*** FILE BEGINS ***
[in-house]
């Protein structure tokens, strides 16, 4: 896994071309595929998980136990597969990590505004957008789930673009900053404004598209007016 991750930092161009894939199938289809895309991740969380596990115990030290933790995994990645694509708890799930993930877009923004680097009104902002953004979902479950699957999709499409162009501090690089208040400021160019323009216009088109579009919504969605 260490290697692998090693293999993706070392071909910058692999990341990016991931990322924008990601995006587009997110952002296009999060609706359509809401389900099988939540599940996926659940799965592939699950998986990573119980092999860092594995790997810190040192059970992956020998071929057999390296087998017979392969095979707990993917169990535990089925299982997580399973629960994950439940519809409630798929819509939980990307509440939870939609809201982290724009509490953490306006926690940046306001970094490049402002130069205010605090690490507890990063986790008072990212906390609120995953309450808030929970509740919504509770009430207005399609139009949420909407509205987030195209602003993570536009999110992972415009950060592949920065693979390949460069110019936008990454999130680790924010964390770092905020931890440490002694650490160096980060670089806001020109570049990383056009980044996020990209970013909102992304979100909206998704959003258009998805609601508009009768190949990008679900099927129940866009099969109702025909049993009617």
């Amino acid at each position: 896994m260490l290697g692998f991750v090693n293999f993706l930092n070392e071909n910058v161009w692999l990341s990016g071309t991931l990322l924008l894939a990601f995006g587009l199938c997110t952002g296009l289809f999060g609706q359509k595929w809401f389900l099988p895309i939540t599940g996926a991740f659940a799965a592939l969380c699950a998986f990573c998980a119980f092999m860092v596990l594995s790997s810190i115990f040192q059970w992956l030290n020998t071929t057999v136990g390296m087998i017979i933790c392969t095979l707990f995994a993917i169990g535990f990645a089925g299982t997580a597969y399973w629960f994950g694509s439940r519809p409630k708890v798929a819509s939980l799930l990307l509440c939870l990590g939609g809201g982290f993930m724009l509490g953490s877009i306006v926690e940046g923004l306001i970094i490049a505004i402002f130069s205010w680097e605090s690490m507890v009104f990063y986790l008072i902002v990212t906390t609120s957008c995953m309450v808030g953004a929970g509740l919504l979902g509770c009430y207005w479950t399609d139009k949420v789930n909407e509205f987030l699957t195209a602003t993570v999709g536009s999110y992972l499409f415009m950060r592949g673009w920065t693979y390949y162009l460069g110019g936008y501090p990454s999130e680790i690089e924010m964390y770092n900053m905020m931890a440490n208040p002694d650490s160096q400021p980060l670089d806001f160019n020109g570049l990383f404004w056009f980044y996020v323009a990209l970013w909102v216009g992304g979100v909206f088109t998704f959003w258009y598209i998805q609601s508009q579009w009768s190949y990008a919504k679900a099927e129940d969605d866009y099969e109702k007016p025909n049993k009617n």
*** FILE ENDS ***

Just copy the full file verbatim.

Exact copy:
[in-house]
């Protein structure tokens, strides 16, 4: 896994071309595929998980136990597969990590505004957008789930673009900053404004598209007016 991750930092161009894939199938289809895309991740969380596990115990030290933790995994990645694509708890799930993930877009923004680097009104902002953004979902479950699957999709499409162009501090690089208040400021160019323009216009088109579009919504969605 260490290697692998090693293999993706070392071909910058692999990341990016991931990322924008990601995006587009997110952002296009999060609706359509809401389900099988939540599940996926659940799965592939699950998986990573119980092999860092594995790997810190040192059970992956020998071929057999390296087998017979392969095979707990993917169990535990089925299982997580399973629960994950439940519809409630798929819509939980990307509440939870939609809201982290724009509490953490306006926690940046306001970094490049402002130069205010605090690490507890990063986790008072990212906390609120995953309450808030929970509740919504509770009430207005399609139009949420909407509205987030195209602003993570536009999110992972415009950060592949920065693979390949460069110019936008990454999130680790924010964390770092905020931890440490002694650490160096980060670089806001020109570049990383056009980044996020990209970013909102992304979100909206998704959003258009998805609601508009009768190949990008679900099927129940866009099969109702025909049993009617």
């Amino acid at each position: 896994m260490l290697g692998f991750v090693n293999f993706l930092n070392e071909n910058v161009w692999l990341s990016g071309t991931l990322l924008l894939a990601f995006g587009l199938c997110t952002g296009l289809f999060g609706q359509k595929w809401f389900l099988p895309i939540t599940g996926a991740f659940a799965a592939l969380c699950a998986f990573c998980a119980f092999m860092v596990l594995s790997s810190i115990f040192q059970w992956l030290n020998t071929t057999v136990g390296m087998i017979i933790c392969t095979l707990f995994a993917i169990g535990f990645a089925g299982t997580a597969y399973w629960f994950g694509s439940r519809p409630k708890v798929a819509s939980l799930l990307l509440c939870l990590g939609g809201g982290f993930m724009l509490g953490s877009i306006v926690e940046g923004l306001i970094i490049a505004i402002f130069s205010w680097e605090s690490m507890v009104f990063y986790l008072i902002v990212t906390t609120s957008c995953m309450v808030g953004a929970g509740l919504l979902g509770c009430y207005w479950t399609d139009k949420v789930n909407e509205f987030l699957t195209a602003t993570v999709g536009s999110y992972l499409f415009m950060r592949g673009w920065t693979y390949y162009l460069g110019g936008y501090p990454s999130e680790i690089e924010m964390y770092n900053m905020m931890a440490n208040p002694d650490s160096q400021p980060l670089d806001f160019n020109g570049l990383f404004w056009f980044y996020v323009a990209l970013w909102v216009g992304g979100v909206f088109t998704f959003w258009y598209i998805q609601s508009q579009w009768s190949y990008a919504k679900a099927e129940d969605d866009y099969e109702k007016p025909n049993k009617n």